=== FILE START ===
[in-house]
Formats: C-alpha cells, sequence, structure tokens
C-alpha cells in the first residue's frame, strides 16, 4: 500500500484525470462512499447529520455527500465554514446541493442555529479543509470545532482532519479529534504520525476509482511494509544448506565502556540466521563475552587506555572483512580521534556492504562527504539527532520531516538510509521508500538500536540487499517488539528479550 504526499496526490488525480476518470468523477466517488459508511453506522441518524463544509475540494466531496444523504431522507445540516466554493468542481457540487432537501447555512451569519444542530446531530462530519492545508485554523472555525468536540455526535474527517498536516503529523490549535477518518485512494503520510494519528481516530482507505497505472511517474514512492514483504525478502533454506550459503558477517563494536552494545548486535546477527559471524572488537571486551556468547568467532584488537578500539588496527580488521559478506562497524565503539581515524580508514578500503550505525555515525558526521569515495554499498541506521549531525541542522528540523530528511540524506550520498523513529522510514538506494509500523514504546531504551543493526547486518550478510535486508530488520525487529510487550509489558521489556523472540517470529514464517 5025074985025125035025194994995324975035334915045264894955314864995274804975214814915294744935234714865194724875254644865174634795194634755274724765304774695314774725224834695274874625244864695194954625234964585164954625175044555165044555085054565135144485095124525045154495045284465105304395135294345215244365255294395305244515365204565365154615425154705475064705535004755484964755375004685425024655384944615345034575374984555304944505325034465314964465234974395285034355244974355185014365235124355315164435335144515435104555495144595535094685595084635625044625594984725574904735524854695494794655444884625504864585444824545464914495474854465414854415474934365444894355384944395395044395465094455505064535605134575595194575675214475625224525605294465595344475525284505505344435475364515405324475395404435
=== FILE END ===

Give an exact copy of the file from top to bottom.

[in-house]
Formats: C-alpha cells, sequence, structure tokens
C-alpha cells in the first residue's frame, strides 16, 4: 500500500484525470462512499447529520455527500465554514446541493442555529479543509470545532482532519479529534504520525476509482511494509544448506565502556540466521563475552587506555572483512580521534556492504562527504539527532520531516538510509521508500538500536540487499517488539528479550 504526499496526490488525480476518470468523477466517488459508511453506522441518524463544509475540494466531496444523504431522507445540516466554493468542481457540487432537501447555512451569519444542530446531530462530519492545508485554523472555525468536540455526535474527517498536516503529523490549535477518518485512494503520510494519528481516530482507505497505472511517474514512492514483504525478502533454506550459503558477517563494536552494545548486535546477527559471524572488537571486551556468547568467532584488537578500539588496527580488521559478506562497524565503539581515524580508514578500503550505525555515525558526521569515495554499498541506521549531525541542522528540523530528511540524506550520498523513529522510514538506494509500523514504546531504551543493526547486518550478510535486508530488520525487529510487550509489558521489556523472540517470529514464517 5025074985025125035025194994995324975035334915045264894955314864995274804975214814915294744935234714865194724875254644865174634795194634755274724765304774695314774725224834695274874625244864695194954625234964585164954625175044555165044555085054565135144485095124525045154495045284465105304395135294345215244365255294395305244515365204565365154615425154705475064705535004755484964755375004685425024655384944615345034575374984555304944505325034465314964465234974395285034355244974355185014365235124355315164435335144515435104555495144595535094685595084635625044625594984725574904735524854695494794655444884625504864585444824545464914495474854465414854415474934365444894355384944395395044395465094455505064535605134575595194575675214475625224525605294465595344475525284505505344435475364515405324475395404435